Discipline-based knowledge transfer practices: expectations, practices, and effects of knowledge transfer in a cross-disciplinary perspective (DiTraP)

Start of the project: 01-May-2022 - End of the project: 30-Apr-2025

In this research project, we investigate discipline-based practices of knowledge transfer that emerge from the possible tension between discipline-inherent logics of research and increased expectations in terms of relevance and knowledge transfer directed at science. We want to elaborate how these expectations are translated into disciplinary practices. More specifically, we elucidate the expectations, practices, and effects of knowledge transfer in a cross-disciplinary perspective:

  • Which conceptions of knowledge transfer can be identified in the different disciplines? Are there terminological and conceptual differences across disciplines or between science and science policy?
  • What expectations do scientists perceive with regard to knowledge transfer activities and how do they position themselves in response?
  • Which epistemic conditions promote and which prevent knowledge transfer activities, and which challenges and obstacles are associated with these activities in the different disciplines?
  • What prevents academics from participating in knowledge transfer activities and what limits to knowledge transfer exist? Are there conflicts with other central elements of research, e.g. research quality, or a perceived risk to the research process due to a magnified application orientation?
  • In what form do knowledge transfer practices take place and at which stages of the research does the integration of knowledge happen? Which of these practices are deliberately labelled as knowledge transfer in alignment with the overarching goal of transferring knowledge?
  • Which effects do the translation and integration of knowledge transfer produce at the level of knowledge production and discipline-specific research practices (e.g. effects on publication behaviour, career or (foreseeable) long-term effects through ex ante impact assessments)?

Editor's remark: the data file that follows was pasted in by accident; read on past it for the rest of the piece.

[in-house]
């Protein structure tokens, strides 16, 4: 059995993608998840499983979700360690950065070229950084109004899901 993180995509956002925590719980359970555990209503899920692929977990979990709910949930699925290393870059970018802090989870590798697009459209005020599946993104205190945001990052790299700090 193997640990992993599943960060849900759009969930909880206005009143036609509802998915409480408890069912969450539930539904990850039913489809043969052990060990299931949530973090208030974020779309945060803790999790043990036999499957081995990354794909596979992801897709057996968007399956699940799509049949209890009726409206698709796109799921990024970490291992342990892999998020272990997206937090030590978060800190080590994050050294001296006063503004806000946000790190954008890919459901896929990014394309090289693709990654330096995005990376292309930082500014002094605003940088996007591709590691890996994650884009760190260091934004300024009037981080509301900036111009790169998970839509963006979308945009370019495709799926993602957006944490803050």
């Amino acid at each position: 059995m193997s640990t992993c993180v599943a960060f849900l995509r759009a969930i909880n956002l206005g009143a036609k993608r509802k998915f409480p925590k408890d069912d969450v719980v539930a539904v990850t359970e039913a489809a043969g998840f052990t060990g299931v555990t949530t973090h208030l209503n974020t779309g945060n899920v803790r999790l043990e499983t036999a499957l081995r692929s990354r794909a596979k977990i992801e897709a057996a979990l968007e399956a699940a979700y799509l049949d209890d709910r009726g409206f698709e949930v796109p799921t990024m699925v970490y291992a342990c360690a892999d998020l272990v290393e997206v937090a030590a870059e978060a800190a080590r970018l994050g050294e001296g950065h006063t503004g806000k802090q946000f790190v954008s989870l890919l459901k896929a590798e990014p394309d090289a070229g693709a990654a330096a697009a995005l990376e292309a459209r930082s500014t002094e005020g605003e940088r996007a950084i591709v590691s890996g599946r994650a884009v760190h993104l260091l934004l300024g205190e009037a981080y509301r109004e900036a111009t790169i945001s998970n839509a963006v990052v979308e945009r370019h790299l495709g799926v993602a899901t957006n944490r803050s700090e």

Using a mixed-methods design that combines statistically representative methods and qualitative in-depth analyses, the project will examine in a rigorous cross-disciplinary perspective how different disciplines integrate the requirement for knowledge transfer into their research practices and the effect these expectations have on the production of knowledge across disciplines.

The aim of the project is to explain how and why disciplines react differently to knowledge transfer requirements and develop specific knowledge transfer practices. An analytical distinction is made between the conceptual level (perceptions of requirements, expectations of knowledge transfer and the knowledge transfer concepts involved) and the research practice level (integration and translation of knowledge transfer activities at different points in the research process). At both levels a central goal is to identify knowledge transfer obstacles and barriers that arise from the tension between disciplinary logic and knowledge transfer requirements. At the same time, potentials are to be tapped that could originate, for example, from alternative knowledge transfer concepts or practices.

Contact person

Melike Janßen
Melike Janßen +49 30 2064177-60

External Contact

, Robert K. Merton Zentrum (RMZ)

Funded by

Bundesministerium für Bildung und Forschung